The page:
Here's exactly what Santana has done over his last 10 starts ...

  IP      ERA     W     L      SO     BB     OAVG

76.0 1.42 7 2 100 17 .123

Yes, you read that right: Johan Santana has held hitters to a .123 batting average over his last 76 innings. Hitters are 31-for-252 against Santana during that stretch, which is so extraordinary that, for once, I am at a loss for words. One-twenty-three.

Just to put his 10-start run of complete dominance into some sort of context -- which is admittedly very difficult -- consider the following two stat lines ...

  IP      ERA      SO     BB     OAVG

76.0 1.42 100 17 .123
82.1 1.20 137 20 .133

Now, you know the first line belongs to Johan over his last 10 starts. The second line? None other than Eric Gagne, owner of one of the most dominant pitching seasons of all-time and the 2003 National League Cy Young award.

By the way, the Johan bandwagon is completely filled up. I'm serious. You should have hopped onboard when I told you to a couple years ago.

... I like Jason Bartlett as a prospect and I am hoping he takes over for either Guzman or Rivas as a starter next year, so I was shocked and pleased to hear all the praise Tom Kelly had for Bartlett after watching him at Triple-A. It seems to me that Kelly saying nice things about a young player -- especially one who has yet to play an inning in the big leagues -- is a pretty rare occurrence.

For the record, I'm hoping next year's double-play combo is Bartlett and Michael Cuddyer, but I'd also be just fine with Bartlett and Punto (assuming he's healthy). That combo would cost about 5% as much as a Guzman/Rivas combo would and ... well, it would be tough for them to not produce at least similar numbers.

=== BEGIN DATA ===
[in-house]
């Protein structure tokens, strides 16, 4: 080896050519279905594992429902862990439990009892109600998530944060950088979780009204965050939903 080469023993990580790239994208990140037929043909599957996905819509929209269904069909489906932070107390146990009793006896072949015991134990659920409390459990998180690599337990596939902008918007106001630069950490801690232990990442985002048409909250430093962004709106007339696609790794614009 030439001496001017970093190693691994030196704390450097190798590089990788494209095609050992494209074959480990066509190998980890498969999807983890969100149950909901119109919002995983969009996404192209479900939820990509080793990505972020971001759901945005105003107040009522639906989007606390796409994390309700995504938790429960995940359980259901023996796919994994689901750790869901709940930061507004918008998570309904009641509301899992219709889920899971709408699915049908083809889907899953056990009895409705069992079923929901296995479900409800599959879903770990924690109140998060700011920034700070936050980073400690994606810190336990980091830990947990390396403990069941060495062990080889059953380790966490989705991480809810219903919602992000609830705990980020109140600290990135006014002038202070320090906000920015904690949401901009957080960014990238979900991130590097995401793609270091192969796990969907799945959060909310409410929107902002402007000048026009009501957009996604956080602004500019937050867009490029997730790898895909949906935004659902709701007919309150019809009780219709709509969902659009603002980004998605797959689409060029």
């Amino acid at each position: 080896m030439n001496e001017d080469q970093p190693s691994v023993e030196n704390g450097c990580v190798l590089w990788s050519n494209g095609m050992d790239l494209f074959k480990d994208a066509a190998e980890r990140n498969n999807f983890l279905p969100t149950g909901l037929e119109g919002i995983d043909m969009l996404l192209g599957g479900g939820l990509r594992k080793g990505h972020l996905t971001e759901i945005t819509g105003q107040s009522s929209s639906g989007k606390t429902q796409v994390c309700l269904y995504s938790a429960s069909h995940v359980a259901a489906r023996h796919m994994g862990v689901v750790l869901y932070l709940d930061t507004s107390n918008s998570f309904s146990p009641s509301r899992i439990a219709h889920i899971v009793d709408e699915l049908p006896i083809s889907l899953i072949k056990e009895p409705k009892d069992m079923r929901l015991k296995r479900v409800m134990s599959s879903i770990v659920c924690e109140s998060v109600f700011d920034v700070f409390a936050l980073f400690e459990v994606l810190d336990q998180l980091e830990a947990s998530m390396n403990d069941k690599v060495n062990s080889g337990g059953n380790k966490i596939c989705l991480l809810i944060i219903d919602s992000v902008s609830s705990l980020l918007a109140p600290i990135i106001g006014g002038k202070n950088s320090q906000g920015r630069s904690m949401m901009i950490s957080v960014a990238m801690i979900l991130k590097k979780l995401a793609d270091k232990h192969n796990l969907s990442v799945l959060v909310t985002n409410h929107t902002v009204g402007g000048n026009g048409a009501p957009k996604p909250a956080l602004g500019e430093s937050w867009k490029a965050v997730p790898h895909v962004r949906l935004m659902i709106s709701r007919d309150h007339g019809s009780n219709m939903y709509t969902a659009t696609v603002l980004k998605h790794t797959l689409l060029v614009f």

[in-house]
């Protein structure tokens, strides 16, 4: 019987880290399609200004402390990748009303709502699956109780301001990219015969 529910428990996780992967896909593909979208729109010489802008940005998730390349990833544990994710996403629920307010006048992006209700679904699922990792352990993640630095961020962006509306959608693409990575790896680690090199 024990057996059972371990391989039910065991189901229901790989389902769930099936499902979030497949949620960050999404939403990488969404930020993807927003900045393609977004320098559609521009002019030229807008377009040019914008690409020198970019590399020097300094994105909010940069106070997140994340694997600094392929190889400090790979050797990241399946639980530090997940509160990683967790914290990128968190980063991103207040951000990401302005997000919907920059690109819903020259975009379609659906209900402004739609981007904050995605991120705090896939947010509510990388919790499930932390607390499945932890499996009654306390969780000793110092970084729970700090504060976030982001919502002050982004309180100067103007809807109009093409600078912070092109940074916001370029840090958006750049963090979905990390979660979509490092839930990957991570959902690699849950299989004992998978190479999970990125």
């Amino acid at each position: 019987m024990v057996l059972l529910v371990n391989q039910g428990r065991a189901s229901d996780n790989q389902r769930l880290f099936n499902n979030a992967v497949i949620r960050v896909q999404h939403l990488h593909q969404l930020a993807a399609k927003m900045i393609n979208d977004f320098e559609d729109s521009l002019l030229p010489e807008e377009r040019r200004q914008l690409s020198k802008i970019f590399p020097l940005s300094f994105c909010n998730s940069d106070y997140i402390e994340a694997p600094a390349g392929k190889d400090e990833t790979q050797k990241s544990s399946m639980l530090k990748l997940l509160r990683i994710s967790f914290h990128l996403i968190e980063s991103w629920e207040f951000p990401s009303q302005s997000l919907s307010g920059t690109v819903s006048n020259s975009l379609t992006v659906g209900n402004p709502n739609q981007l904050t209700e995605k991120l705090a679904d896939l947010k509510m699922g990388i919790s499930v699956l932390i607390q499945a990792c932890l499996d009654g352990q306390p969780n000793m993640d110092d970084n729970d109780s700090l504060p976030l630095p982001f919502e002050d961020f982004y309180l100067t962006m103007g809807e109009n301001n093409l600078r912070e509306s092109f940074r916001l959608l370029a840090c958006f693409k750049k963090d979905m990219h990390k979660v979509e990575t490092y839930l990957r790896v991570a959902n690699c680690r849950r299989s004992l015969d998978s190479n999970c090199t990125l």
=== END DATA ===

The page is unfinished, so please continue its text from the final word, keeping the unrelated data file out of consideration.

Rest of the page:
... Remember yesterday when I wrote that I loved the way Lew Ford sprints out of the batter's box on every ground ball and how impressed I was with the amount of infield hits he has this year? He got another one last night, hitting a high-chopper to third base that Joe Crede couldn't field cleanly (not that it would have mattered ... Lew would have been standing on first base).

... Corey Koskie got hit with three pitches last night, which apparently tied a major-league record. He was plunked in his second, third and fourth plate appearances of the evening. Now, in what has been a heated rivalry and testy series, you might expect that fact to create some controversy or trouble.

In this case though, I'm pretty sure none of the beanings were intentional. And, if they were, I'm not sure why Koskie would be the one getting hit three times. That said, I'll be very surprised if there aren't at least 2-3 hit batters in today's game.

Koskie ended up with a really cool line for the game: 0-1 with a walk, a strikeout, three hit by pitches, two stolen bases, and a run scored. The strikeout came in his last trip to the plate. On the 11th pitch of the plate appearance -- on a 3-2 count -- Koskie took what looked to me like a very obvious ball down and away, and was rung up by the ump.

It's hard to complain about a called third strike in a 7-1 game, but I'm guessing Questec is going to say that call was awful. Plus, I wanted to see Koskie go 0-for-0 with five times on base.